DEB Glennie, education and engagement co-ordinator for Somerset Red Cross, has been digging out information about South Somerset’s involvement during the First World War.
After the outbreak of war, the Red Cross worked to set up temporary hospitals for wounded men as they began to arrive from abroad.
These were known as auxiliary hospitals, which looked after patients who remained under military control.
In many cases, women in the local neighbourhood volunteered.
Auxiliary hospitals were set up at Hinton House Hospital and Ilminster Annexe, The Manor at Norton-sub-Hamdon and Furnham House and Monmouth House in Chard.
Hinton House Hospital was opened to receive 15 wounded Belgians on October 18, 1914, and from February 1915 it was used for English soldiers.
The Wesleyan Buildings in Ilminster were opened as an annexe to the Hinton House Hospital for 22 more beds.
At Monmouth House Hospital, 392 patients were admitted in 1917, after seven more beds were added.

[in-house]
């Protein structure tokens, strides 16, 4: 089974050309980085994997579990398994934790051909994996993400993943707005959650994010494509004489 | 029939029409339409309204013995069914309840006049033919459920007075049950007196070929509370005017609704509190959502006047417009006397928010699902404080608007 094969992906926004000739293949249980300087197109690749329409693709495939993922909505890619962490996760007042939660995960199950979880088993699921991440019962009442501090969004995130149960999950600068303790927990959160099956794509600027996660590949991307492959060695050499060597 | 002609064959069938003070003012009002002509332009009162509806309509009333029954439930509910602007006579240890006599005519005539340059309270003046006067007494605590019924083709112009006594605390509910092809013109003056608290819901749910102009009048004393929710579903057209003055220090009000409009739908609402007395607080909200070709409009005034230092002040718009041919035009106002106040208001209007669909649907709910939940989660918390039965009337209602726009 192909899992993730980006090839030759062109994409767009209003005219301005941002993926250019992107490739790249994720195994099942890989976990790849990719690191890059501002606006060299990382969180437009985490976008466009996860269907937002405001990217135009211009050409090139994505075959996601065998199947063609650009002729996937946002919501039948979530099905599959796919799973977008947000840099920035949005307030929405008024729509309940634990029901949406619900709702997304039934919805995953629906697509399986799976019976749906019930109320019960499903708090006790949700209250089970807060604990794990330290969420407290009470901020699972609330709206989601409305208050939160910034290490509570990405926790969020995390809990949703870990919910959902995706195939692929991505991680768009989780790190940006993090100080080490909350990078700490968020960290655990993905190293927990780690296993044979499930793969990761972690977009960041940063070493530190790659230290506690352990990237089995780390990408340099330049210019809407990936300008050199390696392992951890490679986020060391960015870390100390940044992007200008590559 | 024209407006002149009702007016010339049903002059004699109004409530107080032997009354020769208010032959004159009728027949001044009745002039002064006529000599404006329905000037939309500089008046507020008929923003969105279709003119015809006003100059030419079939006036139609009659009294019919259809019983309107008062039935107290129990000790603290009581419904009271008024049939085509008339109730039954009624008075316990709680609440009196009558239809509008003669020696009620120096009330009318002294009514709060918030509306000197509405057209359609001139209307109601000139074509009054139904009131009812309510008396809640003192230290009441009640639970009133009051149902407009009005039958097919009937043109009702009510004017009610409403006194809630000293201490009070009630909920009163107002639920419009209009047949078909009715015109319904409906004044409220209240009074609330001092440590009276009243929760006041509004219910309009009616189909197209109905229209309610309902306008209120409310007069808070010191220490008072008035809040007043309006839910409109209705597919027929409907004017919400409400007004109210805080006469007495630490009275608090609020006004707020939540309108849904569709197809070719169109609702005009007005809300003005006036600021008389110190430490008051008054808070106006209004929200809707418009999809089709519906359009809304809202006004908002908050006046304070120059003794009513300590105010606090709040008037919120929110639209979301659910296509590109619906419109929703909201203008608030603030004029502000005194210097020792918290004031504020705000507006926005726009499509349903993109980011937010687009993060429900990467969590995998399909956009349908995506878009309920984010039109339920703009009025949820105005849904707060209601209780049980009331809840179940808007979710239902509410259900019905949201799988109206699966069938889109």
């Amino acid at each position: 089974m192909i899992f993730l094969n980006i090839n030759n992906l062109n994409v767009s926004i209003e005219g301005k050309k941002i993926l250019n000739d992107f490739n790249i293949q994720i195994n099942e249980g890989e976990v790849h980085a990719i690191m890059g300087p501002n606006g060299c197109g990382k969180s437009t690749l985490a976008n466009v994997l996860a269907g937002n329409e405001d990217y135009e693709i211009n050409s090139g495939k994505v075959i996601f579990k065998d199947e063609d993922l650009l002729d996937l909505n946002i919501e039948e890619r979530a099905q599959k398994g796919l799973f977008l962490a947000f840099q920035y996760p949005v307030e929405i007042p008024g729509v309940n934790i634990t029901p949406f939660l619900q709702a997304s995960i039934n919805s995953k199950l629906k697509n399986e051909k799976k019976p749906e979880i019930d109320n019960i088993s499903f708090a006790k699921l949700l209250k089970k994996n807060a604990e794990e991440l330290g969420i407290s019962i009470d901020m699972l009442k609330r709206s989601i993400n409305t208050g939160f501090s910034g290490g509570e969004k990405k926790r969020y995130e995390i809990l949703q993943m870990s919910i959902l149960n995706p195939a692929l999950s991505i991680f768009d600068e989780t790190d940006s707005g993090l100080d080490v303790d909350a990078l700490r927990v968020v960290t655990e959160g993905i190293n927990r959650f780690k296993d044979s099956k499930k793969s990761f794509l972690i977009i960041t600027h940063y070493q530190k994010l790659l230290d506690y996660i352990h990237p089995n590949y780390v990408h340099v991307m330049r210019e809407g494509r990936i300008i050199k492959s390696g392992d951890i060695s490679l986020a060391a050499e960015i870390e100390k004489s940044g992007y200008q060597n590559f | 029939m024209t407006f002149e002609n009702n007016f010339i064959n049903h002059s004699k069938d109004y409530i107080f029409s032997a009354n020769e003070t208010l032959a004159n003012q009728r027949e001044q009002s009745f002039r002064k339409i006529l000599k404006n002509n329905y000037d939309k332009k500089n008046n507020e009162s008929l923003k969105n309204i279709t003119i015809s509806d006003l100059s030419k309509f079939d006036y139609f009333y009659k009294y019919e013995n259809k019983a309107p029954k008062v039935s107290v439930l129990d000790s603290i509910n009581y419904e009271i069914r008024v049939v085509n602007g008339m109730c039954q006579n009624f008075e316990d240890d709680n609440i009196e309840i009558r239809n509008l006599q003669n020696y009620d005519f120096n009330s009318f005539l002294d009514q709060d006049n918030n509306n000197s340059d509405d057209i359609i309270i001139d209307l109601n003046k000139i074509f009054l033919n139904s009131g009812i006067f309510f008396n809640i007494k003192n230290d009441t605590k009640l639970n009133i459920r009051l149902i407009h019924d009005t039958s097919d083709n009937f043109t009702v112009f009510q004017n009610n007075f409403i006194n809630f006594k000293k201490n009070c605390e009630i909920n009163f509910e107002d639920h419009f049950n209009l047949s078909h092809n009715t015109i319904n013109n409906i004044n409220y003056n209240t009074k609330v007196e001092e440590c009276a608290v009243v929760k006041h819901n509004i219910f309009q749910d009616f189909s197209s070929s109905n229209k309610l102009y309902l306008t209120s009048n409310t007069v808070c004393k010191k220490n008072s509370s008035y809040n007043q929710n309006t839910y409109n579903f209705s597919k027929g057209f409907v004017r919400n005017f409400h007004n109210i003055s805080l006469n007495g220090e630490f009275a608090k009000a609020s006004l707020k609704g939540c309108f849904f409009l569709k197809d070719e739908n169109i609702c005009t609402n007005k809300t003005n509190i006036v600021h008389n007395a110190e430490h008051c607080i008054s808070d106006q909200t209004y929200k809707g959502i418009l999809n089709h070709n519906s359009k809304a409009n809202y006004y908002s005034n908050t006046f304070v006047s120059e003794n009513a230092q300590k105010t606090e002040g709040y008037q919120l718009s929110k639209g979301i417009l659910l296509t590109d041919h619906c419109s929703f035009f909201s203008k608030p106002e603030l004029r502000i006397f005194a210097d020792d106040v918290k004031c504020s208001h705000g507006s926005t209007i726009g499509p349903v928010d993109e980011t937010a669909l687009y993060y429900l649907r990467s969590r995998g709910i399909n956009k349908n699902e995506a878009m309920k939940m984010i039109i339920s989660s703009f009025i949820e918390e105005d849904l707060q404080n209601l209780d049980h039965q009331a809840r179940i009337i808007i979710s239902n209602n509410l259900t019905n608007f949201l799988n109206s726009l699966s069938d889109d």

In 1918, 157 artificial legs and two artificial arms were fitted to men admitted.
A large greenhouse was equipped with a fixed handrail and full-length mirror, and measured steps to teach the men to walk properly.
A case of double amputation, one above and the other below the knee happened on October 24.
The man had not walked since May 8 but left on December 9 able to walk upstairs or in the street with one stick only.
Crewkerne also played its part, with the opening of a Red Cross Workroom in 1916.
Its job was to collect local subscriptions and grants to purchase materials for not only Hinton House but the Central Depot in London.
An Ilminster Red Cross Workroom was opened in December 1915 and another in Horton, which continued working until February 1919.